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Is a Virus Ravaging BC's Sockeye?

As pressure mounts to shine more light on the question, the politics get hotter.

Crawford Kilian 30 Jun

Crawford Kilian is a contributing editor of The Tyee.

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Stressed: Spawning Fraser River sockeye salmon. Photo by Matt Casselman.

The Cohen Commission has been quietly investigating the collapse of the 2009 Fraser sockeye run, but the reason for it may already be known.

If so, another problem threatens the wild salmon: treating scientific findings as an exercise in political message control.

Sometime in the last week of August, Dr. Kristi Miller is scheduled to testify before the Cohen Commission inquiry into the 18-year decline and, in 2009, collapse of the Fraser sockeye salmon run. Her testimony could provide a genuine explanation for that disaster, but that explanation could also foretell future collapses. And it may also bring into question the policies of the Department of Fisheries and Oceans.

Dr. Miller, a DFO scientist, published an article in the U.S. journal Science last January. She was trying to identify reasons why so many salmon die in the rivers just before spawning -- a phenomenon called prespawn mortality

By tagging some fish, and doing biopsies on them before returning them to the sea or the river, her team was able to create genetic profiles and track the fate of each of these profiles. As she wrote in the abstract of her article, "In ocean-tagged fish, a mortality-related genomic signature was associated with a 13.5-fold greater chance of dying en route."

That same "signature" was correlated with a 50 per cent increase in mortality among fish tagged in rivers, and even those that reached the spawning grounds were almost four times as likely to die without spawning.

The genetic profiles showed that many of the fish had been exposed to some kind of stress, and Miller closed her article by speculating that the stress could be a viral infection of some kind. By implication, the absence of the virus might have enabled millions of fish to reach the spawning grounds.

A likely candidate is the salmon leukemia virus (SLV). Scientists think it is endemic on the coast, and in the early 1990s it was a problem in the fish farms in the Discovery Islands off Campbell River, in the narrowest portion of the Fraser sockeye migratory corridor. But that was when they were raising chinook salmon; while they still farm chinook, they have largely switched to Atlantic salmon and say it's no longer an issue.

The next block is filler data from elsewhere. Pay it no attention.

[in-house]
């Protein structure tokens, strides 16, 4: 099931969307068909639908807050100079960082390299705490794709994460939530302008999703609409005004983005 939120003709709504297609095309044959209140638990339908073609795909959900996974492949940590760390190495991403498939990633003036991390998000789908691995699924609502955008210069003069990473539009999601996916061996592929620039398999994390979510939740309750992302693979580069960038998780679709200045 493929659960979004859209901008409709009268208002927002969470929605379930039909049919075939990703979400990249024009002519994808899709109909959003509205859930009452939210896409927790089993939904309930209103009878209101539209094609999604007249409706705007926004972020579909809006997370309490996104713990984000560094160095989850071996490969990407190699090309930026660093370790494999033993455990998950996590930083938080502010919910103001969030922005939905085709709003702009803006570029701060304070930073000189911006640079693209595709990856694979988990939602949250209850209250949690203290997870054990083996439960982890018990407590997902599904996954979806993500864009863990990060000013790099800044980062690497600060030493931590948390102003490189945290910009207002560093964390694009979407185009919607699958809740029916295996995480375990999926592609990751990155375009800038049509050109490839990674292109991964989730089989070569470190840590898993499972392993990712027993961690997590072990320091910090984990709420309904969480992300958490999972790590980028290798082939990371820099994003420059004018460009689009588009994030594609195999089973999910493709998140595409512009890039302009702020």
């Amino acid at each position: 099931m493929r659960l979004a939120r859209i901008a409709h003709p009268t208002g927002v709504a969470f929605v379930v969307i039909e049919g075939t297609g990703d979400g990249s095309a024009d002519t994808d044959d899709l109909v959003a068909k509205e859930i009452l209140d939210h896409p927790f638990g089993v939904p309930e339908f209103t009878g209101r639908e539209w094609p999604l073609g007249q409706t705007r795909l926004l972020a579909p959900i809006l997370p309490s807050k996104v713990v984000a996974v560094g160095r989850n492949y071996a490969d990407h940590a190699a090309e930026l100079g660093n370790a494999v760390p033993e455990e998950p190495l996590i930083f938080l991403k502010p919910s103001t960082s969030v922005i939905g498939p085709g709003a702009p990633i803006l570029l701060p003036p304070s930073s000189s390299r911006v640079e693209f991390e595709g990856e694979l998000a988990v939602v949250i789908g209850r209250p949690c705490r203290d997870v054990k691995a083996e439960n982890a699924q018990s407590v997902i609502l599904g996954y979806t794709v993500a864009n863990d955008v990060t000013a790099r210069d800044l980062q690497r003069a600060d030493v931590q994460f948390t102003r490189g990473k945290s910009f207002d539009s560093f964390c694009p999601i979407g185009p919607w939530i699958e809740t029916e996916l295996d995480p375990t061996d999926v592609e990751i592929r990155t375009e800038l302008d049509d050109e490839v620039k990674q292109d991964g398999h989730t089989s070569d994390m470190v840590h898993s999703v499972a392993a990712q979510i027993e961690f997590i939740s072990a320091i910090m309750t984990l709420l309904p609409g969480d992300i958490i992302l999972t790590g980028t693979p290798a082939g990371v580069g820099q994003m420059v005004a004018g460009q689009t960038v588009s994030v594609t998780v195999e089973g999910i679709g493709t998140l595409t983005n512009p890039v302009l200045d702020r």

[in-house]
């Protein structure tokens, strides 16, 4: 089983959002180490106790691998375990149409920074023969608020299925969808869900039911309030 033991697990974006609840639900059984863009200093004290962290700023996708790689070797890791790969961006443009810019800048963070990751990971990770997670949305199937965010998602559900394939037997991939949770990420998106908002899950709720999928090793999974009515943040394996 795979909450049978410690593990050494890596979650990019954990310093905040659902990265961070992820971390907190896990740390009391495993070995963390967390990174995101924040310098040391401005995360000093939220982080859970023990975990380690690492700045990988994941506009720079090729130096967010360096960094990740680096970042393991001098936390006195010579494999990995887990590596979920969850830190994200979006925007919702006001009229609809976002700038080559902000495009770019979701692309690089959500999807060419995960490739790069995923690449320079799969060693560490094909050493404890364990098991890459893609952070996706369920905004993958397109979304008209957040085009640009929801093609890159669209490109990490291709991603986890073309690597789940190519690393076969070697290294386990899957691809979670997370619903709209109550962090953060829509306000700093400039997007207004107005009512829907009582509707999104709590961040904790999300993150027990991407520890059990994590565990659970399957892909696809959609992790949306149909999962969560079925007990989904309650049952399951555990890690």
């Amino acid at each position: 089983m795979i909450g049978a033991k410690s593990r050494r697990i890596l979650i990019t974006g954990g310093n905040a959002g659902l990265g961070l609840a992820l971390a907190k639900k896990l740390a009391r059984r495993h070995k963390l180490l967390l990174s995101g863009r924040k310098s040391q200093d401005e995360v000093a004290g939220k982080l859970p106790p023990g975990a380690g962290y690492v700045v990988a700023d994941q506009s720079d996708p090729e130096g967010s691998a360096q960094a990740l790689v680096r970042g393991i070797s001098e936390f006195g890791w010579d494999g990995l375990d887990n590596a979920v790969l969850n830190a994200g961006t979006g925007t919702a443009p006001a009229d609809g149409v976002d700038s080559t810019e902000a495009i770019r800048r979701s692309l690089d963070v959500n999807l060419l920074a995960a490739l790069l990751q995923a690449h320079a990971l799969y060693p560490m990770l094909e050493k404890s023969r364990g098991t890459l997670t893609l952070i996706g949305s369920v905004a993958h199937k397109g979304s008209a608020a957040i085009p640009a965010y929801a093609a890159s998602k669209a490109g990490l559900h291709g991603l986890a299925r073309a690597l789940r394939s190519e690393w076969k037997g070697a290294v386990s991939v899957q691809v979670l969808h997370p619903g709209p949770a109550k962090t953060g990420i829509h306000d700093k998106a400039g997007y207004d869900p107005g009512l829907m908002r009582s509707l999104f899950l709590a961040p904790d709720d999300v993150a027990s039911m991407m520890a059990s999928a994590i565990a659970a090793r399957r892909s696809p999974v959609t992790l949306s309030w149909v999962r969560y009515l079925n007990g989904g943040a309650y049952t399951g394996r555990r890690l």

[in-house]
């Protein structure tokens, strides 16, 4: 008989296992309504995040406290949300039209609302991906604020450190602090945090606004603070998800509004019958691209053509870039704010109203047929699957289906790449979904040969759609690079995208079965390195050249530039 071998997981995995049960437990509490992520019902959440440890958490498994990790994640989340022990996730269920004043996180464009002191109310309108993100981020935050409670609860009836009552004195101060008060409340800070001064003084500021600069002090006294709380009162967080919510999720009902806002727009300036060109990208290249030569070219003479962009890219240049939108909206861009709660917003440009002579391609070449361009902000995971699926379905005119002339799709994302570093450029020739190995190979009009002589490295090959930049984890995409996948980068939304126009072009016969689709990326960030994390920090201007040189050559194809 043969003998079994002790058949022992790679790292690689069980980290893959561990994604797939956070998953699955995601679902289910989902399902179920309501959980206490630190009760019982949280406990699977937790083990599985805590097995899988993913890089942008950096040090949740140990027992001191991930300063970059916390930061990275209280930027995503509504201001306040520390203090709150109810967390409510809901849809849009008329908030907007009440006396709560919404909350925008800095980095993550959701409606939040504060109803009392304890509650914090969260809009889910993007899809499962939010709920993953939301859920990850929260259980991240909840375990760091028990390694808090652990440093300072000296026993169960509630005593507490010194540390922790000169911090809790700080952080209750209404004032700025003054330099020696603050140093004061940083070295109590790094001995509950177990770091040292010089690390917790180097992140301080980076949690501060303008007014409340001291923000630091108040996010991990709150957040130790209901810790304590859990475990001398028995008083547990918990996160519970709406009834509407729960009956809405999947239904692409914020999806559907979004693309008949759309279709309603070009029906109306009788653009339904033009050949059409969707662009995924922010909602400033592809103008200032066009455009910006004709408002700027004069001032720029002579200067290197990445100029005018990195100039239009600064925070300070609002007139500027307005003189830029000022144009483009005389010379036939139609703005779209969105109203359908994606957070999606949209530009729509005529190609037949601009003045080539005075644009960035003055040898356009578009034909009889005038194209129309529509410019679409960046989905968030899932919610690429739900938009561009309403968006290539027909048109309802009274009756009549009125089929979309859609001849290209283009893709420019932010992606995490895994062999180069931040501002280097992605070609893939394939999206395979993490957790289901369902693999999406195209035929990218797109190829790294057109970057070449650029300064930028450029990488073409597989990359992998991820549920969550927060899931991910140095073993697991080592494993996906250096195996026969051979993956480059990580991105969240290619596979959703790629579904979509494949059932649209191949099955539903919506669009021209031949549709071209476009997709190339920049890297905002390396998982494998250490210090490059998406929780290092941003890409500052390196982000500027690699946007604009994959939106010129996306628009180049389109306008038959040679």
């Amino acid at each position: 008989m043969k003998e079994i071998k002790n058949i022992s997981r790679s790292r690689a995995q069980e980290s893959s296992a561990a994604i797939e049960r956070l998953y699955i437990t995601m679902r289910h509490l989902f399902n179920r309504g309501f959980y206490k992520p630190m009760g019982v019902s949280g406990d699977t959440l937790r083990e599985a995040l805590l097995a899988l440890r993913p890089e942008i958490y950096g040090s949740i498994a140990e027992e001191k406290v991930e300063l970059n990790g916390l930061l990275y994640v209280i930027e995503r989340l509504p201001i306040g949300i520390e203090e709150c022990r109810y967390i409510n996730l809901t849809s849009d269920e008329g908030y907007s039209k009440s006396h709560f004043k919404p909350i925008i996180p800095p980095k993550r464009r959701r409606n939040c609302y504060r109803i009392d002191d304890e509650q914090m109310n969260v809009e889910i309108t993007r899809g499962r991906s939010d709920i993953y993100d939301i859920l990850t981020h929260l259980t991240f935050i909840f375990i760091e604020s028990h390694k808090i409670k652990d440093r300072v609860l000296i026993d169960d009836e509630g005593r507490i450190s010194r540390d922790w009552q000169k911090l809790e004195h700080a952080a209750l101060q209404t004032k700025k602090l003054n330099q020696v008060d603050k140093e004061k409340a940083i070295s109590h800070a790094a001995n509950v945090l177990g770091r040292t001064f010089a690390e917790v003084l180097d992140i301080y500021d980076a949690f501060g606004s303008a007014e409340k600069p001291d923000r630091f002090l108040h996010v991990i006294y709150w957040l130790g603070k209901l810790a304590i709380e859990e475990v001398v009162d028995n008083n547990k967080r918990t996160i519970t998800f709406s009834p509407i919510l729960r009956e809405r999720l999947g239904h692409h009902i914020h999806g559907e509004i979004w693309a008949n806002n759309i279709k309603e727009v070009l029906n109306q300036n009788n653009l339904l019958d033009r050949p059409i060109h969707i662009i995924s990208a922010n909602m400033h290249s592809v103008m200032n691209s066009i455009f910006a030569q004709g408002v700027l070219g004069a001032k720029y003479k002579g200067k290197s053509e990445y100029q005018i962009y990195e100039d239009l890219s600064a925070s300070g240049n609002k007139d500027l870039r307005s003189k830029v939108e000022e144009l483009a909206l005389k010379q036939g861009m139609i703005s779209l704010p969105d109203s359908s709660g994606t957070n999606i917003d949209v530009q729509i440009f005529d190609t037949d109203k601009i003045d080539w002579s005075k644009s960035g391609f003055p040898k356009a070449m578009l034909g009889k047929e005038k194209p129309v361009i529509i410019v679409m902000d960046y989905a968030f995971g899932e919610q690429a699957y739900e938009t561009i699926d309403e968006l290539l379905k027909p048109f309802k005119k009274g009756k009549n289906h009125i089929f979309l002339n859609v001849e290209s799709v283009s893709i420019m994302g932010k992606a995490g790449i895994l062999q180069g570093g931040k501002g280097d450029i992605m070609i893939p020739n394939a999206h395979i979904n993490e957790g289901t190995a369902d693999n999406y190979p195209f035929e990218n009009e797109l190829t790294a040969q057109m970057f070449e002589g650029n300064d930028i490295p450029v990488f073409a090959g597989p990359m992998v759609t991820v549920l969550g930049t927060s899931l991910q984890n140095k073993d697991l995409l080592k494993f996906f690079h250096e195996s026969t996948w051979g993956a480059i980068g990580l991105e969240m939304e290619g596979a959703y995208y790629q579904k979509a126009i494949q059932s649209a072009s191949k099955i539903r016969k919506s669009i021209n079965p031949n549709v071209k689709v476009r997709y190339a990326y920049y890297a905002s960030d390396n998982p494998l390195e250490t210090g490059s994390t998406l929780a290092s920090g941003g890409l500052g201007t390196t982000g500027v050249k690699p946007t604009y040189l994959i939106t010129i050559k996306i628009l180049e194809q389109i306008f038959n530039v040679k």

'Saying nothing could backfire'

The Miller article had a considerable impact, both scientifically and politically, and led to an interesting exchange at the Cohen Commission on March 17, when Dr. Laura Richards, the regional director of science for DFO was testifying. On page 29 of the transcript of her testimony, Brian Wallace quoted from an email by Dr. Miller:

"Laura does not want me to attend any of the sockeye salmon workshops that are not run by DFO for fear that we will not be able to control the way the disease issue could be construed in the press." (He did not quote the last sentence in her email: "I worry that this approach of saying nothing will backfire.")

Dr. Richards responded: "Well, that's very much a misrepresentation," and went on to say it was a departmental decision, not hers, and that more information was being gathered; hence the reluctance to go public with incomplete data.

When The Tyee wrote to Dr. Miller to ask about this, she replied:

"Unfortunately, I am not given permission to speak with anyone affiliated with the media until after I testify at the Cohen Commission.

"Please be aware, however, that past research on salmon leukemia, often termed plasmacytoid leukemia or marine anemia, had not actually identified a specific viral agent associated with this 'syndrome' (not considered a disease until a disease agent is discovered), hence it is very difficult to determine if the as yet unidentified virus associated with salmon leukemia [is] the same as that purported to associate with our genomic signature, but we are working on this. We have made some inroads, but I am sorry I cannot discuss these at the present time."

So we have powerful evidence that some kind of stressor, probably a virus, is recorded in the genes of millions of sockeye that died prematurely in the 2009 run. We don't know what that virus might be, but SLV is a reasonable candidate.

Another viral hazard